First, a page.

Cool

Images from the edge of a black hole:

An important thing to remember about science is that some of the stuff we talk about in the general public as “fact” — like, say, black holes — haven’t actually been seen by anybody. Instead, black holes exist on paper, as part of theoretical astrophysics. They also exist in indirect evidence — we can look for things in the universe that should exist in a certain way, in a certain place, if our theoretical astrophysics is correct. So far, that lines up, too.


And then there’s this thing. Like I say, it’s not a photo. It’s more like a model. Telescopes — the kind we point at deep space — don’t collect images, they collect information. This is a digital rendering made based on information collected when researchers pointed four different telescopes at a galaxy called (poetically) galaxy M87. What you’re looking at (in the big image) is a jet of photons shooting out of galaxy M87. The smaller picture is a zoomed-in shot, showing massive ribbons of gas undulating and spinning around the something at the galaxy’s center. If the theoretical astrophysics is right, this is the closest we’ve ever gotten to seeing a black hole.

No thanks

So the U.S. has become the model for what other countries don’t want to do with their markets. You’d think our craven regulators might buy a clue from that:

Industry leaders and regulators in several countries including Canada, Australia and Germany have adopted or proposed limits on high-speed trading and other technological developments that have come to define United States markets.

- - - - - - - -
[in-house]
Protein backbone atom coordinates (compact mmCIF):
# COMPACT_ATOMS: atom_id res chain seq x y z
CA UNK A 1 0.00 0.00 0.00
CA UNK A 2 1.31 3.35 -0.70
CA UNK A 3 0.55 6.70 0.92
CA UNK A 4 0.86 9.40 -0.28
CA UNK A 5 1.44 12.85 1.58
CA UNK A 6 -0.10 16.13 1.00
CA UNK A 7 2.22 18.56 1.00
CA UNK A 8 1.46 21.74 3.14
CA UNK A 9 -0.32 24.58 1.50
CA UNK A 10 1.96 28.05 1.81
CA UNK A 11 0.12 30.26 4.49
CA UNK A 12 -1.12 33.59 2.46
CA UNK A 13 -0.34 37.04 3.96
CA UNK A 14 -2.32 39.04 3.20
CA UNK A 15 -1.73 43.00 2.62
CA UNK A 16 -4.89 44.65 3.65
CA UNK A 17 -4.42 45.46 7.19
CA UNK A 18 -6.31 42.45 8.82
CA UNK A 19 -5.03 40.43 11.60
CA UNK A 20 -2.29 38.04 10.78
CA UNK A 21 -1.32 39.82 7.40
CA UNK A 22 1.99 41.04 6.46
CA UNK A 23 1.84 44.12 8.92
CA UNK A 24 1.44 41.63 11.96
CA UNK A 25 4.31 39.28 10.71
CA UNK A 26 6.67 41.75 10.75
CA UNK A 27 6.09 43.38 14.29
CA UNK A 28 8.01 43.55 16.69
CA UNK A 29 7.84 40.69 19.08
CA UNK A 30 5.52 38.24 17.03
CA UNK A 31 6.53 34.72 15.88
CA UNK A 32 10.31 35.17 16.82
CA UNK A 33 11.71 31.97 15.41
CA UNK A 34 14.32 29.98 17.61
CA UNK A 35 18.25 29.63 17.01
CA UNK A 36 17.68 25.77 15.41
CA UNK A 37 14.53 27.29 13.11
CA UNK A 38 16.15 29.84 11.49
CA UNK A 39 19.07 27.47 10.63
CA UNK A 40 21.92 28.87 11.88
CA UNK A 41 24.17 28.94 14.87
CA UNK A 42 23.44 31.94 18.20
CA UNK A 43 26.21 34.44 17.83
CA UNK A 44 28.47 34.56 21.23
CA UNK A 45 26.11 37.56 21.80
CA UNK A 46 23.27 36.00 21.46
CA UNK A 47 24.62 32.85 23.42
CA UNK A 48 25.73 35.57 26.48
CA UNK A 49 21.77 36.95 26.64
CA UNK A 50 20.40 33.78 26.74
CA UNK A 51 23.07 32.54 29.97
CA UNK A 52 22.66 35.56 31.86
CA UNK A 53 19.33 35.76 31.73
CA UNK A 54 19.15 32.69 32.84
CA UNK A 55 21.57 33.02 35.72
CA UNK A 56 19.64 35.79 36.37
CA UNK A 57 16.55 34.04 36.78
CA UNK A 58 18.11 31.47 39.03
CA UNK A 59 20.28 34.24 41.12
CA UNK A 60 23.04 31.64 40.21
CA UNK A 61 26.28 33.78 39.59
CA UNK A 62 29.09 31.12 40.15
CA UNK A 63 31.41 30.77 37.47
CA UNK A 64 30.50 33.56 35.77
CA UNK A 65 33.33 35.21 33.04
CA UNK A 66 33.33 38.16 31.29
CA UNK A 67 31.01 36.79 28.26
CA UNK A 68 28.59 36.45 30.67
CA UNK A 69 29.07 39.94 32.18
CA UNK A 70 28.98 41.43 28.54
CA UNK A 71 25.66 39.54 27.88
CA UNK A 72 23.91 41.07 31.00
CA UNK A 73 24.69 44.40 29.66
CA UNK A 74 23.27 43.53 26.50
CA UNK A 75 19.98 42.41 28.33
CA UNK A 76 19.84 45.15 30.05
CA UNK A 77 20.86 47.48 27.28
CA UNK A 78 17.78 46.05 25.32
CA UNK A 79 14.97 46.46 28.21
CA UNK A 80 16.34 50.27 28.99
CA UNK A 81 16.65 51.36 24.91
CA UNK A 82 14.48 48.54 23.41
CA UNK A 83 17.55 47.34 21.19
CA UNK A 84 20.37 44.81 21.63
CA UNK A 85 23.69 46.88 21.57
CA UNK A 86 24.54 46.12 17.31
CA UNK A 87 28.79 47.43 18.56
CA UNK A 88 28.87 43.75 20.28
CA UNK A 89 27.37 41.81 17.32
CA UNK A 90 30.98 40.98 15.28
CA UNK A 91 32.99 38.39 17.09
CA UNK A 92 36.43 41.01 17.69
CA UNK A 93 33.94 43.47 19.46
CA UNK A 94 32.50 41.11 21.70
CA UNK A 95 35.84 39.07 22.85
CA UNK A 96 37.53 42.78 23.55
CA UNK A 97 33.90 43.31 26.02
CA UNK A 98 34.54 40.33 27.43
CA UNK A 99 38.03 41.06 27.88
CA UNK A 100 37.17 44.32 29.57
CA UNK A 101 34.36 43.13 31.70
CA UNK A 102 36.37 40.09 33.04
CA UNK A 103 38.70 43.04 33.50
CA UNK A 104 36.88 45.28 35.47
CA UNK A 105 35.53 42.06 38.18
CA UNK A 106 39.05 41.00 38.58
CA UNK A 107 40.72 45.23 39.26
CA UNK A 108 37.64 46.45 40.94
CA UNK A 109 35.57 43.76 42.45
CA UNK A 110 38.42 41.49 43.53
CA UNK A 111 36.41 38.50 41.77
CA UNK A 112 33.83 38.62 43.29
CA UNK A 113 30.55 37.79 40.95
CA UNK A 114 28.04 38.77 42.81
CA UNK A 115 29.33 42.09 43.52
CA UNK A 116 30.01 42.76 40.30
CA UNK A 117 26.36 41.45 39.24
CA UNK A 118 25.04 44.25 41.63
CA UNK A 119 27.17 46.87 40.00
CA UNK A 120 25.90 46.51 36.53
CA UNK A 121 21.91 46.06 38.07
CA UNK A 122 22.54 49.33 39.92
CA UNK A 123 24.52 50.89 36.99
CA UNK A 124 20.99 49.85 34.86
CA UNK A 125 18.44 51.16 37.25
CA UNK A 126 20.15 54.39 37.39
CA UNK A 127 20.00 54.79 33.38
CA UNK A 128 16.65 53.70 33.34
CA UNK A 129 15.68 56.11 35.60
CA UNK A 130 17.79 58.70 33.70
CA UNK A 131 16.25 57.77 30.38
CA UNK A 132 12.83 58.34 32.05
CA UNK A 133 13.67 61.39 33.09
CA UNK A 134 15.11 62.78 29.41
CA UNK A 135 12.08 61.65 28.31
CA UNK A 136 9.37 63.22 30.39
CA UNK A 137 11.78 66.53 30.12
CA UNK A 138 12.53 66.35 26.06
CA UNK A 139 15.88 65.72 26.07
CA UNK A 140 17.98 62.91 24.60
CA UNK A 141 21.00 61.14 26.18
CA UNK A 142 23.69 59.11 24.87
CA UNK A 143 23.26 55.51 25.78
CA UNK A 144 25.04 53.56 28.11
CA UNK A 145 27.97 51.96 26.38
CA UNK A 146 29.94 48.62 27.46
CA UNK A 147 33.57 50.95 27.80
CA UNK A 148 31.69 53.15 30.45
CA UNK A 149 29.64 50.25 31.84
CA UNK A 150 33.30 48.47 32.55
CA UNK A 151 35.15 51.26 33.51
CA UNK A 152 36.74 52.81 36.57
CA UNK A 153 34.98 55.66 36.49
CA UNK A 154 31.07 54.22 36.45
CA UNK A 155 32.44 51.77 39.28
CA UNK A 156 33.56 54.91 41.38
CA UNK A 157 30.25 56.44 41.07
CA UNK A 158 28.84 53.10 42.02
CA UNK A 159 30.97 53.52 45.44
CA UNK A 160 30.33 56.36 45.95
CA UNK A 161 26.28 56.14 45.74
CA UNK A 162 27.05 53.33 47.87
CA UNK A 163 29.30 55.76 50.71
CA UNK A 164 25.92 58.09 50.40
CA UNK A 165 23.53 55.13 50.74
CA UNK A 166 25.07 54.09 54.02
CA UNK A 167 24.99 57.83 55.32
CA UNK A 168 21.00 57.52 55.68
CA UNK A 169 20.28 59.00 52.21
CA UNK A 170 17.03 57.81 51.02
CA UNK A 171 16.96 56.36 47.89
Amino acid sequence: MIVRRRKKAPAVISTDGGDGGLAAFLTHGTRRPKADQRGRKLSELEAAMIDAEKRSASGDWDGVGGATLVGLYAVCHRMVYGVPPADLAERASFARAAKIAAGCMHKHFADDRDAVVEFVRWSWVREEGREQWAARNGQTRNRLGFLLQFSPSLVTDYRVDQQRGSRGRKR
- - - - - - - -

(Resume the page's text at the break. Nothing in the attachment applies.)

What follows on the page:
The flurry of international activity is particularly striking because regulators have been slow to act in the United States, where trading firms and investors have been hardest hit by a series of market disruptions, including the flash crash of 2010 and the runaway trading in August by Knight Capital that cost it $440 million in just hours. While the Securities and Exchange Commission is hosting a round table on the topic on Tuesday, the agency has not proposed any major new rules this year.


In contrast, the German government on Wednesday advanced legislation that would, among other things, force high-speed trading firms to register with the government and limit their ability to rapidly place and cancel orders, one of the central strategies used by the firms to take advantage of small changes in the price of stocks. A few hours later, a committee at the European Parliament agreed on similar but broader rules that would apply to all 27 member states of the European Union if governments also give their approval.


In Australia, the top securities regulator recently stated its intention of bringing computer-driven trading firms under stricter supervision and forcing them to conduct stress testing, to protect “against the type of disruption we have seen recently in other markets.”


The broadest and fastest changes have come out of Canada, where this spring regulators began increasing the fees charged to firms that flood the market with orders. The research and trading firm ITG found that the change had already made trading more efficient by reducing the crush of data burdening the market’s computer systems.


Now Canadian trading desks are preparing for rules that will come into effect on Oct. 15 and curtail the growth of the sophisticated trading venues known as dark pools that have proliferated in the United States. While the regulation has been hotly debated, many Canadian bankers and investors have said they don’t want to go any further down the road that has taken the United States from having one major exchange a decade ago to having 13 official exchanges and dozens of dark pools today.

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